from sun or heat
• Condensation – gas to liquid
• Precipitation – falls
• Respiration – water vapor produced
by cells when breaking down glucose
• Transpiration – liquid to gas through
• Vascular plants (large plants) use a
tissue called xylem to move water up
the plant
• Water leaves through holes in leaves
called stomata
• Complete the worksheet for biogeochemical cycles
• Color AND answer questions
• Use the document to help you answer questions
• Materials
• Colored pencils or crayons
• Pencil
• Due tomorrow
Symbiotic Relationships
Living together isn’t always easy
What is the hierarchy
of biological systems?
Atoms – come together to make:
Molecules – come together to make:
Organelles – come together to make:
Cells - come together to make:
Tissues - come together to make:
Organs - come together to make:
Organ systems – come together to make:
Organism - come together to make:
Populations - come together to make:
Communities - come together to make:
Ecosystems - come together to make:
We’ll focus
on these
for now
What are the parts of ecology hierarchy??
• Population - A group of organisms of the SAME species living together
• Community – A group of organisms of DIFFERENT species living
• Ecosystem – A group of living and non-living things in an environment
• Biosphere– all living things on Earth
How do ecosystems remain stable?
• Population of individual species
will cycle regularly and predictably
as energy flow remains fairly
• Organisms live in habitats
• Depends on availability of water,
shelter, and food
• The role and organism plays in its
environment is its niche
• What it eats, where it eats, and its
effect on the environment
Can organisms occupy the same habitat and
• Organisms may have the same
• Organisms may NOT have
exactly the same niche within
the habitat
• 2 plants may both live in the
same habitat – occupy the
same niche – but they may
require different amounts of
Can organisms live together?
• Yes these types of relationships are
called symbiotic/symbiosis
• Symbiosis is an interdependent
relationship between two different
organisms or a different species – at
least 1 of them ALWAYS benefits
• Mutualism – both species benefit
• Commensalism – one organism
benefits and the other is unaffected
• Parasitism – one organism benefits
and one is harmed
Unaffected Harmed
Each X represents a different organism
• Symbiotic relationships cut and paste
• Due tomorrow
• Materials:
• Scissors
• Glue or tape
• Worksheet
What about other
• Predator – prey: one organism kills
and eats another
• Key role in the ecosystem keeping
population sizes balanced
• Populations that are too high are prone
• Starvation
• disease
Prey population
Prey population
What about organisms that require the same
• They compete: interact where
they try to use the same
resources at the same time
• Intraspecific competition –
organisms of the same species
compete for food, water, shelter,
• Interspecific competition –
organisms of different species
compete for food, water, shelter
• Most successful competitors are
best adapted to their ecosystem
• Online virtual lab examining competition
• Found here:
• Materials:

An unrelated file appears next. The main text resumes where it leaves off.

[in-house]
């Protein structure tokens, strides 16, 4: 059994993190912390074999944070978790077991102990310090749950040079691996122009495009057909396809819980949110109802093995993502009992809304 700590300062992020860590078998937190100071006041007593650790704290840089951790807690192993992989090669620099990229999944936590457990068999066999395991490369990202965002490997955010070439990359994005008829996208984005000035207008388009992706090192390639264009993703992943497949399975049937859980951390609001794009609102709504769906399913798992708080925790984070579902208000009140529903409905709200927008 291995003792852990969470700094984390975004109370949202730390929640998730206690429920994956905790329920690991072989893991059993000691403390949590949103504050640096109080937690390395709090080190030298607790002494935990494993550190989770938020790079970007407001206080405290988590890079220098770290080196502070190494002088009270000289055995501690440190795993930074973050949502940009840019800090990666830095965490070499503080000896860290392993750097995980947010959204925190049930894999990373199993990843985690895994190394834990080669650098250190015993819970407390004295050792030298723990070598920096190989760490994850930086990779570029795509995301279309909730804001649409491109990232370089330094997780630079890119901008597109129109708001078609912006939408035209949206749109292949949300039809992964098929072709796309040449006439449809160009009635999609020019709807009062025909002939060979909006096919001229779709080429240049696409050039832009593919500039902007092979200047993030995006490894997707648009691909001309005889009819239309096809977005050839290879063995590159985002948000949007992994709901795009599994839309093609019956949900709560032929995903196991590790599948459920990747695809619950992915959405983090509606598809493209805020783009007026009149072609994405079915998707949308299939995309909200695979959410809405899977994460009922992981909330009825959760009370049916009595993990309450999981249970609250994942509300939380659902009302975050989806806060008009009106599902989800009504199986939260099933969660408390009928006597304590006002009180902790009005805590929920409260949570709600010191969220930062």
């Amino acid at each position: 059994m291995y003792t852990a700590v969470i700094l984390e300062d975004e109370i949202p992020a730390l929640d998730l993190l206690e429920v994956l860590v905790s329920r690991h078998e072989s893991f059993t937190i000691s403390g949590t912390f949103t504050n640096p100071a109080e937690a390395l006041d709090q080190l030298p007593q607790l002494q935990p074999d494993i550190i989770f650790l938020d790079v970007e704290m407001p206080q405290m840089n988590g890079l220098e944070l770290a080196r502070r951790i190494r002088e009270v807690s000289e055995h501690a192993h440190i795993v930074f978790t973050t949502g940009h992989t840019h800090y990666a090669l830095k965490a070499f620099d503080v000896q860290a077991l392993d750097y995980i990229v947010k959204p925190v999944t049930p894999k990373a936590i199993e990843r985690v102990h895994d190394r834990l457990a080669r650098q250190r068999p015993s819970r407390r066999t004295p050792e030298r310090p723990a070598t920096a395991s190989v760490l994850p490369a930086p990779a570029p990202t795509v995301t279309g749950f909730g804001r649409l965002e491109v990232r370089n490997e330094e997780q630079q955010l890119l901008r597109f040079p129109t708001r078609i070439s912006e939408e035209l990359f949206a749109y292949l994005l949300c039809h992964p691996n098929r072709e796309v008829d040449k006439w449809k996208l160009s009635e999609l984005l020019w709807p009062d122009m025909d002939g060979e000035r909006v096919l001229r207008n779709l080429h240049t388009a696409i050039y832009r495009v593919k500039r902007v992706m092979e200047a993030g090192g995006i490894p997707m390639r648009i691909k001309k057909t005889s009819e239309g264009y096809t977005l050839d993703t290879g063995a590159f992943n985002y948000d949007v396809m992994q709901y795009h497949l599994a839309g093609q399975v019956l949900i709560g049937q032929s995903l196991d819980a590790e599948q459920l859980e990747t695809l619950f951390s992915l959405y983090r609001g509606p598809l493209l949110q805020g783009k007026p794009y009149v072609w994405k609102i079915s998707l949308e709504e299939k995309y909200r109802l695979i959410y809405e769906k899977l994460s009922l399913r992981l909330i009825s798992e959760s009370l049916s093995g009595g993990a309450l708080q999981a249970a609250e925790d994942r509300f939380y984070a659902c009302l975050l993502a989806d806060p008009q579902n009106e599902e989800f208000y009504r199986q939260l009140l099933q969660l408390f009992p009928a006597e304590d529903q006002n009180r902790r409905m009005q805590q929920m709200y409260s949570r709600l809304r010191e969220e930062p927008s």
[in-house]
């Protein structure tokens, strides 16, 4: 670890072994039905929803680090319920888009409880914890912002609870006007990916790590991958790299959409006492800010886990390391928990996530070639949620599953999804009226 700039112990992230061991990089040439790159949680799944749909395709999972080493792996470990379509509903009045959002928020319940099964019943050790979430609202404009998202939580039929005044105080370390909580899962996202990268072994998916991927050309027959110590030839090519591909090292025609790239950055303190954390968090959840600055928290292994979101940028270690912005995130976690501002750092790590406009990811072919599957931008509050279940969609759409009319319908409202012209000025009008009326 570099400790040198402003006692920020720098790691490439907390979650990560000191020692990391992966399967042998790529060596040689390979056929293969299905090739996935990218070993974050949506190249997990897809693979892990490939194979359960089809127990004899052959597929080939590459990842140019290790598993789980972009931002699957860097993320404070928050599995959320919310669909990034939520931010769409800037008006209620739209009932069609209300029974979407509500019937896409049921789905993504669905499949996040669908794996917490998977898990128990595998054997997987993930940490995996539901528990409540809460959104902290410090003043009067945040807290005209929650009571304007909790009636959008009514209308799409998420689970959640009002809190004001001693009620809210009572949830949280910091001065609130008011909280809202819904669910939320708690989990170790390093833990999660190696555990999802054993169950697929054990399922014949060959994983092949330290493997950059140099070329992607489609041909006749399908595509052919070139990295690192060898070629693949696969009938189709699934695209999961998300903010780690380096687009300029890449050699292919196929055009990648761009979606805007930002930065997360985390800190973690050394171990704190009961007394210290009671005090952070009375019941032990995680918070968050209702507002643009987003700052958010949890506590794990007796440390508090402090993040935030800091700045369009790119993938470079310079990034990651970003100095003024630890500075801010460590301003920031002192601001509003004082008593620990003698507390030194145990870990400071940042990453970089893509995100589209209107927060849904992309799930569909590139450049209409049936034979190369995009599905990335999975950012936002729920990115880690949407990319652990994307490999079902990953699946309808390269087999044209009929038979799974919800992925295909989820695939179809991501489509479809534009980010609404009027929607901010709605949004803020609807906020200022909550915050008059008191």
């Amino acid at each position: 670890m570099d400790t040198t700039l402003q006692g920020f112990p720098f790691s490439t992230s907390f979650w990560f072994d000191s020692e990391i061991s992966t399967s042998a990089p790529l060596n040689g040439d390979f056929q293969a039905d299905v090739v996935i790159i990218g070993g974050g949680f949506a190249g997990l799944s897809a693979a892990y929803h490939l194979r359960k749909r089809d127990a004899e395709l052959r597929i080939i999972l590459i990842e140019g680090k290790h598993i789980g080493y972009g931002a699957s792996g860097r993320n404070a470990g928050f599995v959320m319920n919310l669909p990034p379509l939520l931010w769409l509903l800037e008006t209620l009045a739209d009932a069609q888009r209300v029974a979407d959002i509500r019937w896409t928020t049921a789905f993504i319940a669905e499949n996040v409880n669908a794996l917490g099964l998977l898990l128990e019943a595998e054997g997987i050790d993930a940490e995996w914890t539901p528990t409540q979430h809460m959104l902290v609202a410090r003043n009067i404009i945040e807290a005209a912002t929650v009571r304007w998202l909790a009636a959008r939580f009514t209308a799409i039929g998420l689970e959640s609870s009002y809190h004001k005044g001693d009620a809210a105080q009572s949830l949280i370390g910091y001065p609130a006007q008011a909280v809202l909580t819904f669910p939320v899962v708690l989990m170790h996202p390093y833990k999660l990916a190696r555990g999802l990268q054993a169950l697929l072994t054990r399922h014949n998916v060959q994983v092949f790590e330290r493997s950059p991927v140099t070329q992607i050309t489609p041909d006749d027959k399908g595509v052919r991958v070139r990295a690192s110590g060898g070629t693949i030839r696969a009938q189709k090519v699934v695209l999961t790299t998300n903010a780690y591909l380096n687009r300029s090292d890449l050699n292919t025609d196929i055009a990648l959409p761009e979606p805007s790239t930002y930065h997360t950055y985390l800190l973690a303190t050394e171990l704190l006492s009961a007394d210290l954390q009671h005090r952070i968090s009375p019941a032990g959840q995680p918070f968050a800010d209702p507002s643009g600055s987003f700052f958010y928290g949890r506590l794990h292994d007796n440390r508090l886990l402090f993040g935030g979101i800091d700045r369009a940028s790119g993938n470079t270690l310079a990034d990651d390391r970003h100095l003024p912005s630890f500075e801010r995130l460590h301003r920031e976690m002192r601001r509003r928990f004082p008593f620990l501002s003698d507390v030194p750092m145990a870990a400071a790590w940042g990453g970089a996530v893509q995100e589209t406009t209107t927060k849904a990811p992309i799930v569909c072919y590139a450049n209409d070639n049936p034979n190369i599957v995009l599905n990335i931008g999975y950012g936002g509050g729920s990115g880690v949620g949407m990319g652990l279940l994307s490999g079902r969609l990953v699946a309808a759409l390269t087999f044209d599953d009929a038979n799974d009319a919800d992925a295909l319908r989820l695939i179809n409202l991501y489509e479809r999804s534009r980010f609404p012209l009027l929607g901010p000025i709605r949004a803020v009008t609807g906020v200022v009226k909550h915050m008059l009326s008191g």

Why do organisms communicate?
• They communicate to their own and to other
• Helps organisms survive by allowing them to:
ID themselves
Attract mates
Warn of predators
Protect living space – territory (can be small or
• Many animals use chemical markers to identify their
• Many animals use sound to warn another animal they
are encroaching
• Many animals will fight to defend their territory
How do organisms communicate?
• Sound
• Ex: Whale songs, wolf howls, your
nonstop chatter
• Visual
• Ex. Waggle dance in bees, courtship
• Chemical
• Ex. Pheromones – chemicals used by
one organism to elicit a response
from another (used by bees, ants,
• Population dynamics worksheet
• Due tomorrow
• Materials:
• Two colored pencils or pens (you may use patterns on your graph to
distinguish between species if you wish to use 1 pencil or pen)
• Graphing worksheet
Population dynamics
What goes up must come down
Brief Review:
• What is a population?
• All the organisms of the same species living in an area
• What is the hierarchy of ecology?
• Organisms  population  community  ecosystems  biosphere
• Tell me the factors discussed so far that determine population
Number of predators
Amount of resources (food, water, shelter)
Number of mates
What makes up an ecosystem?
• Biotic factors – living things
• Other organisms: bacteria,
plants, animals, fungi, protists
(5 kingdoms)
• Abiotic factors - non living
• Rocks, sunlight, temperature,
precipitation, inorganic
chemicals (sodium, nitrogen,
potassium, etc…)
How do populations grow and decline?
• Affected by 4 factors:
• Births
• Deaths
• Immigration – movement of organisms
INTO an area
• Emigration – movement of organisms
OUT OF an area
• Population equation:
• Pop. = (births + immigration) – (deaths +
• When (deaths + emigration
outnumber (births + immigration),
what happens to the population?
What makes birth and
death rates rise?
• Birth rates:
• Usually higher in developing
• Tend to rise when there is a need for
more people to work
• Death rates:
• Usually higher in developing
• Result from lack of food and water
• Also result from lack of medical care
and sanitation (enable rapid spread
of disease)
What makes birth and death rates fall?
• Birth:
• Usually lower in developed countries
• Increase cost in having children
• Death:
Usually also lower in developed countries